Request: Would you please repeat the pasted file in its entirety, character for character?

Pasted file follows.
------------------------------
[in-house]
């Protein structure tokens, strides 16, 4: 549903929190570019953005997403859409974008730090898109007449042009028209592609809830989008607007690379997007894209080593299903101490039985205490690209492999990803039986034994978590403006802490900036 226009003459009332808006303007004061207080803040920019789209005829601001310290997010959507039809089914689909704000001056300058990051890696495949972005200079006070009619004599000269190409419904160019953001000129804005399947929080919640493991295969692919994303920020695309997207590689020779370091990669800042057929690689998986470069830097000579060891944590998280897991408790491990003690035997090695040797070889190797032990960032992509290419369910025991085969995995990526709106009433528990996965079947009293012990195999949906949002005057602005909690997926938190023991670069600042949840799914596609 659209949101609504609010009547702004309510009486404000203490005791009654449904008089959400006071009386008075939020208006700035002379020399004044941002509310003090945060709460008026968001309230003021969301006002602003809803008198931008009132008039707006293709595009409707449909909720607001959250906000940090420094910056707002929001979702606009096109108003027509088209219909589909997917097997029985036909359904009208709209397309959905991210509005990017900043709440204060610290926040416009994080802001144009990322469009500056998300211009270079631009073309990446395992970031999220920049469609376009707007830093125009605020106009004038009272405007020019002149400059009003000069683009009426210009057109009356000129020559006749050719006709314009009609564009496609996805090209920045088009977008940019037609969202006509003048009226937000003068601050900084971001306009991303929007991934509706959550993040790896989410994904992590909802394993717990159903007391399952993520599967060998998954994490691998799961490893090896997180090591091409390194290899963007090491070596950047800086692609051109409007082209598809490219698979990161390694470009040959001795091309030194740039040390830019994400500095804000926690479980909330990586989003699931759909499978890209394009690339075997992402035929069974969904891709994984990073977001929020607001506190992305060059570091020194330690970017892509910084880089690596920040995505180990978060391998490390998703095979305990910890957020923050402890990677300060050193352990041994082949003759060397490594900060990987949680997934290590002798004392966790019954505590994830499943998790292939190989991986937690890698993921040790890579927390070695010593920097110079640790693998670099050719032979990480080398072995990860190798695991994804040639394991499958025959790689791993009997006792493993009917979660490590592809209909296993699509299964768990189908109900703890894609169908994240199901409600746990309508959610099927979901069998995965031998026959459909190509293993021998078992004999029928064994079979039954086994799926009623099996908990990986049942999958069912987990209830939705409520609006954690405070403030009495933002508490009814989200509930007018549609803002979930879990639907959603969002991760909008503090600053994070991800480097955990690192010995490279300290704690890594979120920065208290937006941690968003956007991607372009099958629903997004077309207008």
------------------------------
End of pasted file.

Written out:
[in-house]
């Protein structure tokens, strides 16, 4: 549903929190570019953005997403859409974008730090898109007449042009028209592609809830989008607007690379997007894209080593299903101490039985205490690209492999990803039986034994978590403006802490900036 226009003459009332808006303007004061207080803040920019789209005829601001310290997010959507039809089914689909704000001056300058990051890696495949972005200079006070009619004599000269190409419904160019953001000129804005399947929080919640493991295969692919994303920020695309997207590689020779370091990669800042057929690689998986470069830097000579060891944590998280897991408790491990003690035997090695040797070889190797032990960032992509290419369910025991085969995995990526709106009433528990996965079947009293012990195999949906949002005057602005909690997926938190023991670069600042949840799914596609 659209949101609504609010009547702004309510009486404000203490005791009654449904008089959400006071009386008075939020208006700035002379020399004044941002509310003090945060709460008026968001309230003021969301006002602003809803008198931008009132008039707006293709595009409707449909909720607001959250906000940090420094910056707002929001979702606009096109108003027509088209219909589909997917097997029985036909359904009208709209397309959905991210509005990017900043709440204060610290926040416009994080802001144009990322469009500056998300211009270079631009073309990446395992970031999220920049469609376009707007830093125009605020106009004038009272405007020019002149400059009003000069683009009426210009057109009356000129020559006749050719006709314009009609564009496609996805090209920045088009977008940019037609969202006509003048009226937000003068601050900084971001306009991303929007991934509706959550993040790896989410994904992590909802394993717990159903007391399952993520599967060998998954994490691998799961490893090896997180090591091409390194290899963007090491070596950047800086692609051109409007082209598809490219698979990161390694470009040959001795091309030194740039040390830019994400500095804000926690479980909330990586989003699931759909499978890209394009690339075997992402035929069974969904891709994984990073977001929020607001506190992305060059570091020194330690970017892509910084880089690596920040995505180990978060391998490390998703095979305990910890957020923050402890990677300060050193352990041994082949003759060397490594900060990987949680997934290590002798004392966790019954505590994830499943998790292939190989991986937690890698993921040790890579927390070695010593920097110079640790693998670099050719032979990480080398072995990860190798695991994804040639394991499958025959790689791993009997006792493993009917979660490590592809209909296993699509299964768990189908109900703890894609169908994240199901409600746990309508959610099927979901069998995965031998026959459909190509293993021998078992004999029928064994079979039954086994799926009623099996908990990986049942999958069912987990209830939705409520609006954690405070403030009495933002508490009814989200509930007018549609803002979930879990639907959603969002991760909008503090600053994070991800480097955990690192010995490279300290704690890594979120920065208290937006941690968003956007991607372009099958629903997004077309207008």